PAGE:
Feeding disorders include difficulty in food manipulation prior to initiation of the swallow, including mastication gathering food and getting ready to suck, chew, or swallow it. This may occur as a result of poor sensory processing or motor development.
Many people take the act of eating for granted. Yet, it is a complex system comprised of components that must work in unity. These components are divided in four phases of swallow. The oral preparatory phase, when the food is chewed to form a cohesive bolus and positioned on tongue to be ready for transport. Next is the oral transit phase, in which the bolus is transferred to the throat area (pharynx). Then, in the pharyngeal phase, a number of physiological activities occur basically to trigger the bolus to go to the esophagus and stomach without entering the nasal cavity or the lungs. Once in the esophagus, the esophageal phase begins with the bolus moving to the stomach through contractions of the esophageal muscle. If any one of these components do not function properly, it will result in a feeding and swallowing disorder (dysphagia).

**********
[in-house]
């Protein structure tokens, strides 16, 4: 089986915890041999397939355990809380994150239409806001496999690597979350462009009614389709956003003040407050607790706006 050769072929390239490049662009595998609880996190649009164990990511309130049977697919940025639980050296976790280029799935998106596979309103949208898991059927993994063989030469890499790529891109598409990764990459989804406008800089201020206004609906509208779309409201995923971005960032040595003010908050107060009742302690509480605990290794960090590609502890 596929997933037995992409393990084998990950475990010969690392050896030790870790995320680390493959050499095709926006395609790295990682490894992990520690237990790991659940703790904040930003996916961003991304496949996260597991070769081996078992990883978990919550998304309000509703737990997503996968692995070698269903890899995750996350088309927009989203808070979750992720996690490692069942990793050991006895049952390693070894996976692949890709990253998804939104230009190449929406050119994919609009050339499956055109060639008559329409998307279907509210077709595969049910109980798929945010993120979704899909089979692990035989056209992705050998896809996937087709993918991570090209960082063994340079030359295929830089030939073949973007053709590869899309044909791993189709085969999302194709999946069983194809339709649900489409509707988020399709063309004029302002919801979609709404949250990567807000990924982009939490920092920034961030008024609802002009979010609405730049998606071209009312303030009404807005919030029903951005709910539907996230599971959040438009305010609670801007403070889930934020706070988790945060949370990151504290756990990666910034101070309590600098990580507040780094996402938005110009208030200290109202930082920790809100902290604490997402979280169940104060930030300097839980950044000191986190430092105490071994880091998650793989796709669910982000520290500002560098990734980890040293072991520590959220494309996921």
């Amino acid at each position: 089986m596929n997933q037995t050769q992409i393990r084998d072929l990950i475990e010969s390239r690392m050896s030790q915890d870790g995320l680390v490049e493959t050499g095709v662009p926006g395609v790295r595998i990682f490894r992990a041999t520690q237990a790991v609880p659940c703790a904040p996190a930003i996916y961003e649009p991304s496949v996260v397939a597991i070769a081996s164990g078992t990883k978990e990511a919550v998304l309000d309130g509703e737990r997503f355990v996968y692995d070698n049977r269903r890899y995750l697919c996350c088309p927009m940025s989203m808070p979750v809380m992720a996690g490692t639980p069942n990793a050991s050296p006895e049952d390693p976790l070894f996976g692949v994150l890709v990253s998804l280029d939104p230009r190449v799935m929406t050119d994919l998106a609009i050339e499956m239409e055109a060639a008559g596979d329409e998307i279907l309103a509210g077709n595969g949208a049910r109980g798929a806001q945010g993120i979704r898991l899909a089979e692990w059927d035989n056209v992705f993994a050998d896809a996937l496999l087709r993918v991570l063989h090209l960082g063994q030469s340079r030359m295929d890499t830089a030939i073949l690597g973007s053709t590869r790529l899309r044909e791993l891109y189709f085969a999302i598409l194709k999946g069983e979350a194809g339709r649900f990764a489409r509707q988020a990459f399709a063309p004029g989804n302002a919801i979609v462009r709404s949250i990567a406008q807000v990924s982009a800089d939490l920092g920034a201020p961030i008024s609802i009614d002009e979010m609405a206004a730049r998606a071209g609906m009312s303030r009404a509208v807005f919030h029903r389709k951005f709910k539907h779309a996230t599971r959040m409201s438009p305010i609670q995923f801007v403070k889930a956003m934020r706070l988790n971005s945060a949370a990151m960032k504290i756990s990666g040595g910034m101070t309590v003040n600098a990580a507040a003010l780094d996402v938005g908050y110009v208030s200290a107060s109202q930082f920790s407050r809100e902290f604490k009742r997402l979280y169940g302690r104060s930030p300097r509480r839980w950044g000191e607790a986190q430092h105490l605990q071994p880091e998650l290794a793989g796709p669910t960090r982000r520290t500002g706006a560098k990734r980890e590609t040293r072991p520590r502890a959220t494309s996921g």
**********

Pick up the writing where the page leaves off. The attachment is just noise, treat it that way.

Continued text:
Treatment varies significantly depending on the cause and symptoms of the feeding and swallow disorder. Children who are considered to be picky eaters also benefit from feeding intervention. Speech-Language Pathologists may focus intervention on improving the child’s oral motor skills for feeding, or provide oral sensory-based intervention, as well as behavioral-based therapy. Among other methods of treatment, I adopt the Sequential Oral Sensory approach to feeding by Dr. Kay Toomey.
If you have any concerns/questions in this area, please do not hesitate to contact me.